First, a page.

Description: The objective of this contract is the synthesis of a new naphthalene-hydroxynaphthalene polymer model compound for coal combustion studies. This effort also requires the development of a synthetic procedure for this compound since it has not been reported before. We can only report that we are still unable to provide the target polymer or even any of the key intermediates leading to this target Dr. Rao has been informed of our progress (or lack of progress), and he has suggested that we begin to design other alternative compounds which contain the functionalities required by the target compound. In response to this suggestion, we have quickly designed the potential targets shown in Scheme VIL We are currently evaluating the schemes further and we will continue designing routes to the other analogous compounds.
Date: April 15, 1991
Creator: Kwong, C.D.
Partner: UNT Libraries Government Documents Department

Combustion of pulverized coal in counter-current flow

Description: The project objective is to develop and investigate pulverized coal combustors operating in counter-current flow. In the first year of the project our activity was focused on: (a) design, calculation and fabrication of a prototype of the combustor for atmospheric pressure operation, (b) purchase and fabrication of the measuring instruments and preparation of the facilities for experiments, (c) performing the experiments with the combustor firing bituminous coals (including a coal delivered from the USA), and (d) theoretical - predictive work.
Date: January 1, 1992
Creator: Timant, Y.M. & Goldman, Y. (Technion-Israel Inst. of Tech., Haifa (Israel). Faculty of Aeronautical Engineering)
Partner: UNT Libraries Government Documents Department

A coal-fired combustion system for industrial process heating applications

Description: This advanced combustion system research program is for the development of innovative coal-fired process heaters which can be used for high temperature melting, smelting and waste vitrification processes. The process heater concepts to be developed are based on advanced glass melting and ore smelting furnaces developed and patented by Vortec Corporation. The process heater systems to be developed have multiple use applications; however, the Phase III research effort is being focused on the development of a process heater system to be used for producing value added vitrified glass products from boiler/incinerator ashesand industrial wastes. ne primary objective of the Phase III project is to develop and integrate all the system components, from fuel through total system controls, and then test the complete system in order toevaluate its potential marketability. During the current reporting period, three preliminary coal-fired tests were successfully completed. These tests used industrial boiler flyash, sewer sludge ash, and waste glass collet as feedstocks. The coal-fired ash vitrification tests are considered near term potential commercial applications of the CMS technology. The waste glass cullet provided necessary dam on the effect of coal firing with respect to vitrified product oxidation state. Engineering and design activities in support of the Phase III proof of concept are continuing, and modifications to the existing test system configuration to allow performance of the proof-of-concept tests are continuing. The economic evaluation of commercial scale CMS processes is continuing. Preliminary designs for 15, 25, 100 and 400 ton/day systems are in progress. This dam will serve as input data to the life cycle cost analysis which will be-an integral part of the CMS commercialization plan.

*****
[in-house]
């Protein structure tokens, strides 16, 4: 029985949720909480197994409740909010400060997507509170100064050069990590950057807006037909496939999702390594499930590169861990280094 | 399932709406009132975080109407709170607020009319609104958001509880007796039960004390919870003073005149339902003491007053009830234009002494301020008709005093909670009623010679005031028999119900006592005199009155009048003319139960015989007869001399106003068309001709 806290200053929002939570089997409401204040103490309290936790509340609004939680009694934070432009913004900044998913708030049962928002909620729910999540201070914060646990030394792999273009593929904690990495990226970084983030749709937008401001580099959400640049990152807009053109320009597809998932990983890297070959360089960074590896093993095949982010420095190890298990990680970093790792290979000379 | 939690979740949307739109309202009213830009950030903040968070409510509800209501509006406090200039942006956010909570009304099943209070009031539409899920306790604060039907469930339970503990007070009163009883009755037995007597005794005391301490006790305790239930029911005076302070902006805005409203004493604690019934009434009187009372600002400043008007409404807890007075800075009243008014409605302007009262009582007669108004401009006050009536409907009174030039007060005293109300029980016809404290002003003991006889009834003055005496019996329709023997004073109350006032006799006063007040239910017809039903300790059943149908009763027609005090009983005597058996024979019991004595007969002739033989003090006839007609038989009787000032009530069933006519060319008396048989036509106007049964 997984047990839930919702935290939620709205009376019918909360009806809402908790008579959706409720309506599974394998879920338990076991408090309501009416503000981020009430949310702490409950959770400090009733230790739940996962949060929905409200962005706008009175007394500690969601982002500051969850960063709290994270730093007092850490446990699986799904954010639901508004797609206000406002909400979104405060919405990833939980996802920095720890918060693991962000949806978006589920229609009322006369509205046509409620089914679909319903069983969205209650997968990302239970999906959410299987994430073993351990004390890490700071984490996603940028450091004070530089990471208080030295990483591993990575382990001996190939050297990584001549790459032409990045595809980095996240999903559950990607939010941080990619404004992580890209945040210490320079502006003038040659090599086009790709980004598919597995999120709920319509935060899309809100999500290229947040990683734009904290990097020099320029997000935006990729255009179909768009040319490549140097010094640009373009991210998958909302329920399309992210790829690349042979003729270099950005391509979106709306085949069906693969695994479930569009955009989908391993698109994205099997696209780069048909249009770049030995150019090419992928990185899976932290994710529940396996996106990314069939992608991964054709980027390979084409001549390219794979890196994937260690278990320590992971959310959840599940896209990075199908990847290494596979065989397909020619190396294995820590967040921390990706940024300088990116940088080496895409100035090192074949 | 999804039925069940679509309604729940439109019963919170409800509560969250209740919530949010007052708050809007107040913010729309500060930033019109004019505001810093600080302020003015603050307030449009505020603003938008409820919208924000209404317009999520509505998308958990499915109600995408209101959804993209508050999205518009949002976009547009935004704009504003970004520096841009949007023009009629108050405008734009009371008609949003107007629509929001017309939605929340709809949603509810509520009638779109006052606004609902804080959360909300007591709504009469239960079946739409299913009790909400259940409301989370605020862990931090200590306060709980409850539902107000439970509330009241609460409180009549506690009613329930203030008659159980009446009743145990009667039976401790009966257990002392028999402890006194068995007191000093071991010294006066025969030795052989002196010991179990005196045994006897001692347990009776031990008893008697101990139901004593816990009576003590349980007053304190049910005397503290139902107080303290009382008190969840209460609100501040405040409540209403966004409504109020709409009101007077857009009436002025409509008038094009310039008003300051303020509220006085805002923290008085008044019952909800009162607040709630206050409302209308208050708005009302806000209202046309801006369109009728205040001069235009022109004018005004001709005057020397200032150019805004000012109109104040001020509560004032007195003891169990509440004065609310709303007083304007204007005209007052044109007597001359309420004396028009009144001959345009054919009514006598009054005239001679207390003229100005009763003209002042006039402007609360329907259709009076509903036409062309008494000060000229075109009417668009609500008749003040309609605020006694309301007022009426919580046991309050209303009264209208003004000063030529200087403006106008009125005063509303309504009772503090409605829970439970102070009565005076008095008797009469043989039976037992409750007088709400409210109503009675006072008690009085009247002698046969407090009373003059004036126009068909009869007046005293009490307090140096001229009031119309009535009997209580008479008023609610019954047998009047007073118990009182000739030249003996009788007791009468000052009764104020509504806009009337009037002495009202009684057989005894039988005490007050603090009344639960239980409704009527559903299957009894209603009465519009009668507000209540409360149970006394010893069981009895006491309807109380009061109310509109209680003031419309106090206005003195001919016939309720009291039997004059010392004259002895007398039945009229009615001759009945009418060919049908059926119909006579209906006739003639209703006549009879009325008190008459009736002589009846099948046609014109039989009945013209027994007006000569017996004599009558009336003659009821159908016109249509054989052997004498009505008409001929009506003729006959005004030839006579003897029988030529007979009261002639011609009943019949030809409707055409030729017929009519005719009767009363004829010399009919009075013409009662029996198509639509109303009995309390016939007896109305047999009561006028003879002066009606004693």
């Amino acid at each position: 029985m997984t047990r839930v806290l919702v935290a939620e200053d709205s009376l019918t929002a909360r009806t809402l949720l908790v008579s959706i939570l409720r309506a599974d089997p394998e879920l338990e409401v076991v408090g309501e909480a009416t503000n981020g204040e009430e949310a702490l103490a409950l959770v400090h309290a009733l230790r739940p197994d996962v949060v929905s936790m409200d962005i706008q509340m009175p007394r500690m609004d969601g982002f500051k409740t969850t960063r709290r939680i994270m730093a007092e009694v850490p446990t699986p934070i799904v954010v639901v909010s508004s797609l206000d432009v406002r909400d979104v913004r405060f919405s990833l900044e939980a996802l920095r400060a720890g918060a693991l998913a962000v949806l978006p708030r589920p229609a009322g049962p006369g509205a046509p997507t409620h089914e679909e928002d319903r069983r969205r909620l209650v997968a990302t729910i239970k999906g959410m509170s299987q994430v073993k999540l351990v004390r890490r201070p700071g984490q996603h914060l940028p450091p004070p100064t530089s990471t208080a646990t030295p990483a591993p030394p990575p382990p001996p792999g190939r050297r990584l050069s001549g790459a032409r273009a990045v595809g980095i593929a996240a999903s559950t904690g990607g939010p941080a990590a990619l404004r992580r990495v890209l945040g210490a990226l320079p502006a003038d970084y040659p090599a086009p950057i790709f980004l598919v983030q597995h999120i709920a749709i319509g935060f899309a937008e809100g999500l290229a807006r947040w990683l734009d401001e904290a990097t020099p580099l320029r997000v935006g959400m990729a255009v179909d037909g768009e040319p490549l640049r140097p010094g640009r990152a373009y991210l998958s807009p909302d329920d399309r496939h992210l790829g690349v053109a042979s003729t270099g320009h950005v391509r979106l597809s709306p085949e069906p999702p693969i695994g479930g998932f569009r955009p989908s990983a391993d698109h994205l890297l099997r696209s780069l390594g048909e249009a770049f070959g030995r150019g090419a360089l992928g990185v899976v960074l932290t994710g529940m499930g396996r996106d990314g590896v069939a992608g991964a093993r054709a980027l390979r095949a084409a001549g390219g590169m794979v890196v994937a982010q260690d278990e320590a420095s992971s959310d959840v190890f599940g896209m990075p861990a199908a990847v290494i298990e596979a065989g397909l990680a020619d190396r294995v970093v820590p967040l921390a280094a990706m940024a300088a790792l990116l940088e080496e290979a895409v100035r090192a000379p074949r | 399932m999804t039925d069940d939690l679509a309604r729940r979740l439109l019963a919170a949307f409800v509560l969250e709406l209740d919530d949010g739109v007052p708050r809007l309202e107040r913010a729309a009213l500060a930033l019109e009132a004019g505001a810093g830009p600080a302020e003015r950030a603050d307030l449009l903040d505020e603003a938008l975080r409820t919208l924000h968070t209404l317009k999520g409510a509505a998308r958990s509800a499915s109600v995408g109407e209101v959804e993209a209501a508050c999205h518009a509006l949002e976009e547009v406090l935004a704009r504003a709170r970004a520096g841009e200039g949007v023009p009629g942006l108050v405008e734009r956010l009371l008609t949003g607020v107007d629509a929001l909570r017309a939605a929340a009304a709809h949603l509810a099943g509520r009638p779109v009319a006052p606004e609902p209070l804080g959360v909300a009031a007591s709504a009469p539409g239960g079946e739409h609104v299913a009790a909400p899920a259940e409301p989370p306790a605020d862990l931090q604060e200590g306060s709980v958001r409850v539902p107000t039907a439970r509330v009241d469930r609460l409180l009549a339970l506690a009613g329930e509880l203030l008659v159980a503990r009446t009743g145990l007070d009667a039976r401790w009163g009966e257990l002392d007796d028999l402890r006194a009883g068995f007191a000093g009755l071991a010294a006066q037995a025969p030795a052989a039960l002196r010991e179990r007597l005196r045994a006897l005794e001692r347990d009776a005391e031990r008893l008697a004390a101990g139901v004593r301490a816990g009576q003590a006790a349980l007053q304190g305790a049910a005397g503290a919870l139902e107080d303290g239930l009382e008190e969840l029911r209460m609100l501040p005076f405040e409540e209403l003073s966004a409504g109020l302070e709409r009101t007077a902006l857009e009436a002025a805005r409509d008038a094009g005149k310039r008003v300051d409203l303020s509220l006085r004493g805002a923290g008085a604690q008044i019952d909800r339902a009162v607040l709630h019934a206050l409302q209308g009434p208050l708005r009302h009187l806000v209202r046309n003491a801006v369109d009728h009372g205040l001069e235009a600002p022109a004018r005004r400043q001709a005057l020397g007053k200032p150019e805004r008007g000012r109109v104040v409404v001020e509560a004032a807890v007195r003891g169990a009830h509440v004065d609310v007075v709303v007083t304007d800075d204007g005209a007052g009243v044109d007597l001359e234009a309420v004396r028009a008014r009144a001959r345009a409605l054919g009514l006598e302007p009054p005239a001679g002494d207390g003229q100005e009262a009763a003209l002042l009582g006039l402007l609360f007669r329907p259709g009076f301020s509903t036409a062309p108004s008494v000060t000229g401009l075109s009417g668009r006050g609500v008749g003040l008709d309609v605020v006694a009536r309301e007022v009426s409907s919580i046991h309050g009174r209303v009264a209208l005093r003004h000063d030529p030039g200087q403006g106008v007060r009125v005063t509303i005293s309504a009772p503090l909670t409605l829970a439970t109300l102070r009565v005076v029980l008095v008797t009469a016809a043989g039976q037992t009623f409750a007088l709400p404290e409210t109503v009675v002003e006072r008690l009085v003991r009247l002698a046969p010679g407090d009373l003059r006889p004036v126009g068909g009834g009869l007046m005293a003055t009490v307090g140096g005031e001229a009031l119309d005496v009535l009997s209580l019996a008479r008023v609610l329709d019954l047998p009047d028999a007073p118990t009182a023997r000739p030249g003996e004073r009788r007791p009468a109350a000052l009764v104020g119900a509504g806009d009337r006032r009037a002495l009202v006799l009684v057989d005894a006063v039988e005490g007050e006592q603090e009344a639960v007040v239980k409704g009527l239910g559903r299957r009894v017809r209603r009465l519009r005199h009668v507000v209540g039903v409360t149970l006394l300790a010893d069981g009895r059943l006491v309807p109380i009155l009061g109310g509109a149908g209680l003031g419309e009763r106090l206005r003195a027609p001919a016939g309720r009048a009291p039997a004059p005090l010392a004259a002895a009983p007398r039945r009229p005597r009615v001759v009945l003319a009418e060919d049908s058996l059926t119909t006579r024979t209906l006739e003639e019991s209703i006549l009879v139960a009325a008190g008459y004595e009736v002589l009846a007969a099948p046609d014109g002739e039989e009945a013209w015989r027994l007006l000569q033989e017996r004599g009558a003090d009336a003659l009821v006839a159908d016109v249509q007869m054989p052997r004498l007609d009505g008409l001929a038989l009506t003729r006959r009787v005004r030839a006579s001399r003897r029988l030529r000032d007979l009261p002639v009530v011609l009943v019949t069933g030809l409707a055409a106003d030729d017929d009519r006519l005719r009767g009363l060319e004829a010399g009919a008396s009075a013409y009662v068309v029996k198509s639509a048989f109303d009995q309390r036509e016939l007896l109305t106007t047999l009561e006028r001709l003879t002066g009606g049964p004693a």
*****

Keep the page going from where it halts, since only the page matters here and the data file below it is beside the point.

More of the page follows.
Date: October 30, 1992
Partner: UNT Libraries Government Documents Department

Collaborative research on fluidization employing computer-aided particle tracking

Description: This report covers the fourth quarter of the subject contract. The primary objective of the first year is construction of a portable computer-aided particle tracking apparatus to be used eventually at the Morgantown Energy Technology Center (METC). Third quarter effort was devoted to software development and system interconnection. These efforts continue in this quarter with hardware interface has enabled us to verify that that detectors, scalers, and discriminators are all working properly. Software debugging is now proceeding. Progress has also been made in the fabrication of the tracer particle to match the bed particles to be used at METC.
Date: January 1, 1989
Creator: Chen, M.M.
Partner: UNT Libraries Government Documents Department

Combustion of dense streams of coal particles

Description: Ignition of the high volatile isolated coal particles in vitiated environment seems to occur heterogeneously at the leading edge of the particle. Volatiles are observed to be ejected upward as jets in the direction of the convective flow but only after heterogeneous ignition. The volatiles burn in the gas phase homogeneously and form a wake flame; a black inner zone (unburned volatile) is formed (see Fig.A.3 for many common characteristics of isolated flames).Intermittent volatile ignition and combustion are observed to occur during the combustion process for a few of the isolated particle combustion experiments on high volatile non-swelling coal. The medium volatile coal particles ignite faster than the high volatile coal; but the intermittent ignition is not observed. The low volatile isolated coal particles combust in shorter time. The isolated char particles ignite at the surface of the particle heterogeneously with little volatile ejected, yet are not sufficient to form a volatile flame, resulting in a subsequent heterogeneous combustion. A group flame is formed for the two-particle arrays at closer interparticle spacing (Fig.A.4). Also, intermittent ignition does not occur for the high volatile particles when the two particles are at farther distances which suggests that radiation interaction between the particles might be occurring. However this conclusion is purely speculative. The char arrays experience heterogeneous ignition at the leading edge; combustion proceeds heterogeneously.